7. Scheduling I love that homeschooling doesn't take a ton of time on it. Our basic stuff (spelling, phonics, grammar, reading comprehension, handwriting, and math) only takes us about two hours a day. This means we have the rest of the day to read, work on fun projects, do science experiments, go on field trips, and attend fun classes. Of course, I try to fit in running errands, shopping, and housework in there somewhere also. If I have a lot of errands and appointments, I can also pull out today's work and take it along with us. We have clipboards that open with storage inside just for this purpose. It has enough room for today's papers, a couple of pencils and an eraser in it.

9. In-depth Study With only two students and the basics only taking a couple of hours, we have the time and ability to go in-depth with a study that interests us. Where school textbooks can usually only devote a few paragraphs (or a chapter at the most) to a subject, we can spend as much time and energy as we want on a topic. It isn't unusual for us to check out 20 books on a subject, watch a movie or two that go with our study, throw in a field trip, and complete an art/craft project as well. Plus all these fun things help solidify what they learned. They'll remember that field trip or project better than they will remember those couple of paragraphs.

10. Lots of Books Our library allows us to check out 50 books on my card. It isn't uncommon for me to max out so I signed the kids up for library cards as well. We get books on our chosen topic of study as well as books to read just for fun. We usually don't get to all of the books we check out but we have lots of choices and do read many of them. A downside to this is that it gets very expensive if you are late returning all those books. At $0.20 a day per book, it adds up fast!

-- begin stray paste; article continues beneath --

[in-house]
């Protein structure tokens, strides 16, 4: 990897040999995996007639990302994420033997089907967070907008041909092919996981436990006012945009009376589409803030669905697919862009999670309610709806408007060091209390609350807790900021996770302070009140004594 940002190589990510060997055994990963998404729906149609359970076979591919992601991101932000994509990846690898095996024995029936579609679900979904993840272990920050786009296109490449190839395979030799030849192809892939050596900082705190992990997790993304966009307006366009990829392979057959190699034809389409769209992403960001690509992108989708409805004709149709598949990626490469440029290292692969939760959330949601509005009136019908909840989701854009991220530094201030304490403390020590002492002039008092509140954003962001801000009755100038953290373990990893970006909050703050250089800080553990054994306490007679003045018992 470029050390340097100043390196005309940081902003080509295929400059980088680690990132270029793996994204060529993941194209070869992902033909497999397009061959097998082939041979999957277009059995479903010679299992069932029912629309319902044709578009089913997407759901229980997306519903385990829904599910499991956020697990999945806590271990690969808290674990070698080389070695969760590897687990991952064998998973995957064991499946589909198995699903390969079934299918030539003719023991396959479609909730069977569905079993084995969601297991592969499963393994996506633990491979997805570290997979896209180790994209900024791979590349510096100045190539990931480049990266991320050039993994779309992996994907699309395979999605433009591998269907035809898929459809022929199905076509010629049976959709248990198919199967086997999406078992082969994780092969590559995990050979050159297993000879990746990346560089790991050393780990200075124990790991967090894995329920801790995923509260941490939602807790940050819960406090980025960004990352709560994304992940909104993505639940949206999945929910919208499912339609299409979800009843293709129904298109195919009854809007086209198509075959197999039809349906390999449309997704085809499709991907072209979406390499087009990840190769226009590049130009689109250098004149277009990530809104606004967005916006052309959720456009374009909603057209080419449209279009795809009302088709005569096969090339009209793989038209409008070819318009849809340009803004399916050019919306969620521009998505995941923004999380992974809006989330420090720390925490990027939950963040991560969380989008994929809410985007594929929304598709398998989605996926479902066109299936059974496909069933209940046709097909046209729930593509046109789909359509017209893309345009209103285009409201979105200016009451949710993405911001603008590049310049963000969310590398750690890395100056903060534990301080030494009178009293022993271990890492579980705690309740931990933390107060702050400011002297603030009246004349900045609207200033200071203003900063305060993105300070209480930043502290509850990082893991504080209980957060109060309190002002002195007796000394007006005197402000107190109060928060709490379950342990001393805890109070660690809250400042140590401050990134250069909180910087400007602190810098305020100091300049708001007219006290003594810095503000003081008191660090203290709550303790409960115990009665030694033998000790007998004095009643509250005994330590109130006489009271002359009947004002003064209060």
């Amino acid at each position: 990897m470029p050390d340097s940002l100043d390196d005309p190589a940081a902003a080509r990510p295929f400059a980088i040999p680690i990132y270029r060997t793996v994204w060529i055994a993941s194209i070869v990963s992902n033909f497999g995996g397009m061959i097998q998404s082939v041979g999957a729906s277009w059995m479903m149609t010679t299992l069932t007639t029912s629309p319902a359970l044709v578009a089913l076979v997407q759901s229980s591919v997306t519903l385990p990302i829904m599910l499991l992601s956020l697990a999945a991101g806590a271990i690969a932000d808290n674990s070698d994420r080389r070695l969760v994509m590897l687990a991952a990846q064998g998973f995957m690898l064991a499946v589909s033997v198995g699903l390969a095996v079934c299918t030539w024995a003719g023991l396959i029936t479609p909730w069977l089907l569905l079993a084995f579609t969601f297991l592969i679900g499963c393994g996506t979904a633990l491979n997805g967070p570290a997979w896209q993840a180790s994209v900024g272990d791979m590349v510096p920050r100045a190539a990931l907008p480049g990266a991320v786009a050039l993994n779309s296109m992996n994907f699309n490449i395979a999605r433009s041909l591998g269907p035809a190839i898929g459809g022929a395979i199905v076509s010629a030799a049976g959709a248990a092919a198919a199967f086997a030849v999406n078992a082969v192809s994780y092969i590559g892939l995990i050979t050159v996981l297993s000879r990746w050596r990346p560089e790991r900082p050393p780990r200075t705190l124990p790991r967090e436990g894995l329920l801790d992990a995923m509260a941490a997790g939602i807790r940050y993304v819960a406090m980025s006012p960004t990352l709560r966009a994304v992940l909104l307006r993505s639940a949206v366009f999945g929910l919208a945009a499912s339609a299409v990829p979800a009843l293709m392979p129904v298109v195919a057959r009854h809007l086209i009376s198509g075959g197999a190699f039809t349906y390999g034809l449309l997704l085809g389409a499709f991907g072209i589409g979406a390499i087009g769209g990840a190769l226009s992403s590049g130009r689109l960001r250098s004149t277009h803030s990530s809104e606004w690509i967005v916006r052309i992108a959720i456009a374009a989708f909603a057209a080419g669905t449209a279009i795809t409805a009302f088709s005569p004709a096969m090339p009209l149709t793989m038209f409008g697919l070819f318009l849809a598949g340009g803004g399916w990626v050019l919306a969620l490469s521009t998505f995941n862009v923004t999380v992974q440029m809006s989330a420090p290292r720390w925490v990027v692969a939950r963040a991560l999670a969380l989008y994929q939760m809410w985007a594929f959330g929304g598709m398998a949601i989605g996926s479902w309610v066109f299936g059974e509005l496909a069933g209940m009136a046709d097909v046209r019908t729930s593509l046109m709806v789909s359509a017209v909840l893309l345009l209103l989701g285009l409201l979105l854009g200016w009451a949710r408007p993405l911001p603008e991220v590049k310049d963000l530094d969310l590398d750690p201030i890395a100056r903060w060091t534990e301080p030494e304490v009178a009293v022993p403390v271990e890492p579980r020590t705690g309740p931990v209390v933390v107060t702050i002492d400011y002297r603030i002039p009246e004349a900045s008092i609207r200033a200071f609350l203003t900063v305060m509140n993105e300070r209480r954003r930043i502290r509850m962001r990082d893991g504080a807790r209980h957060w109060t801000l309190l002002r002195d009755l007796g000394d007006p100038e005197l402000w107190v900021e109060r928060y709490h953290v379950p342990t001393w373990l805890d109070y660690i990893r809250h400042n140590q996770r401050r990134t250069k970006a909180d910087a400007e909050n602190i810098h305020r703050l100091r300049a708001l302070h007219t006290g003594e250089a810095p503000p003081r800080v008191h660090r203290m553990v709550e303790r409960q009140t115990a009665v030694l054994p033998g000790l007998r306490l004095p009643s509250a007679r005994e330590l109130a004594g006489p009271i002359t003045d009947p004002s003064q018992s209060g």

11. Socialization Being with my children all the time means I know who they are playing with. Homeschooling allows me to set up play time with kids I believe are good influences and avoid bad influences altogether. Of course they need to know how to handle negative people and they do still come in contact with them on occasion. But, because I'm with them, I can guide them through the interaction rather than them having to go it alone. Homeschooling also gives my children the chance to interact with kids and adults of all ages; a very valuable skill. I am proud of the fact that my daughter likes to play with just about anyone between the ages of 0 to about 10. She's 8. Public school segregates children into age groups, giving them little chance to interact with a variety of ages. In our town, they even did away with scheduled recesses. The teacher chooses, if and when, their class gets to go to recess which means we usually see only one or two classes using the playground at a time which further segregrates the kids.

12. Parent-Child Bonding My children and I are very close and enjoy each other's company immensely. This comes from being together all of the time. We know each other intimately. Even though we are together nearly 24/7, we also take opportunities to go on special dates one-on-one leaving siblings home with dad. Of course, in the name of sanity, I do find some time for myself. My kids hate it when I leave without them. Apparently, nearly 24/7 isn't enough time for them!